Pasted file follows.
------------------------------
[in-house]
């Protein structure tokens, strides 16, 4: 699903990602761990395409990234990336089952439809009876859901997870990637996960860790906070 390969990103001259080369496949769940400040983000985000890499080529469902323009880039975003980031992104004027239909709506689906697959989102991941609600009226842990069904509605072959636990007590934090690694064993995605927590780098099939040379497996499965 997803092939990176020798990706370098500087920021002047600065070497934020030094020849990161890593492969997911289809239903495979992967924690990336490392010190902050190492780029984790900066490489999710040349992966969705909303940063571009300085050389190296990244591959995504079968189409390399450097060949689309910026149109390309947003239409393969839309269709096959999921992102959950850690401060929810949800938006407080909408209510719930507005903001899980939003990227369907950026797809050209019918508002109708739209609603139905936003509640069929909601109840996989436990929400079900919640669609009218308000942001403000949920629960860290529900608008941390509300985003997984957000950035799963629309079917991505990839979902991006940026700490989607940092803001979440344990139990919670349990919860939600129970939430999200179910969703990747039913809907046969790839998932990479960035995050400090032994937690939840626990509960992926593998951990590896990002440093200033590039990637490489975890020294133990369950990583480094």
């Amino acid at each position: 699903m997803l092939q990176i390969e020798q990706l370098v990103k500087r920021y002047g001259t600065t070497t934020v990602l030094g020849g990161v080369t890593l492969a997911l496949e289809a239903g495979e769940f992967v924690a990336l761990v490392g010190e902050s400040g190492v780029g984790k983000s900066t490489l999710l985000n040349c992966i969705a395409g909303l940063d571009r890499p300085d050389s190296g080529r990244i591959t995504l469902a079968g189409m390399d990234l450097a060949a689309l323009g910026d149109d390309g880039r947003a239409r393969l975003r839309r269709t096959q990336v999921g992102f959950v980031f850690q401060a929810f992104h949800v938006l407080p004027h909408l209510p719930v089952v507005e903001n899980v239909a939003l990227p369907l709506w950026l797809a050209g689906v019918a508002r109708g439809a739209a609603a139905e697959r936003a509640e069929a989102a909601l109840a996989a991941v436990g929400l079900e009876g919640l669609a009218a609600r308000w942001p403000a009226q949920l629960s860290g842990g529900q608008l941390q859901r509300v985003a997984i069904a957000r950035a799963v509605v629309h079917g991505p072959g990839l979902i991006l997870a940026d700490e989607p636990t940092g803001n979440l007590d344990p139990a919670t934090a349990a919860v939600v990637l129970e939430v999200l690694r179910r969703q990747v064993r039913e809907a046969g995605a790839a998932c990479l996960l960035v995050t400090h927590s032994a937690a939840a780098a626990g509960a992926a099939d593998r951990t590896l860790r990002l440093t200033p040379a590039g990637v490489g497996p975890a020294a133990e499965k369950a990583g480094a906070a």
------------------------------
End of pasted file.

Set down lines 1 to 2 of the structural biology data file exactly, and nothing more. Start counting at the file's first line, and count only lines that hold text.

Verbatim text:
[in-house]
């Protein structure tokens, strides 16, 4: 699903990602761990395409990234990336089952439809009876859901997870990637996960860790906070 390969990103001259080369496949769940400040983000985000890499080529469902323009880039975003980031992104004027239909709506689906697959989102991941609600009226842990069904509605072959636990007590934090690694064993995605927590780098099939040379497996499965 997803092939990176020798990706370098500087920021002047600065070497934020030094020849990161890593492969997911289809239903495979992967924690990336490392010190902050190492780029984790900066490489999710040349992966969705909303940063571009300085050389190296990244591959995504079968189409390399450097060949689309910026149109390309947003239409393969839309269709096959999921992102959950850690401060929810949800938006407080909408209510719930507005903001899980939003990227369907950026797809050209019918508002109708739209609603139905936003509640069929909601109840996989436990929400079900919640669609009218308000942001403000949920629960860290529900608008941390509300985003997984957000950035799963629309079917991505990839979902991006940026700490989607940092803001979440344990139990919670349990919860939600129970939430999200179910969703990747039913809907046969790839998932990479960035995050400090032994937690939840626990509960992926593998951990590896990002440093200033590039990637490489975890020294133990369950990583480094």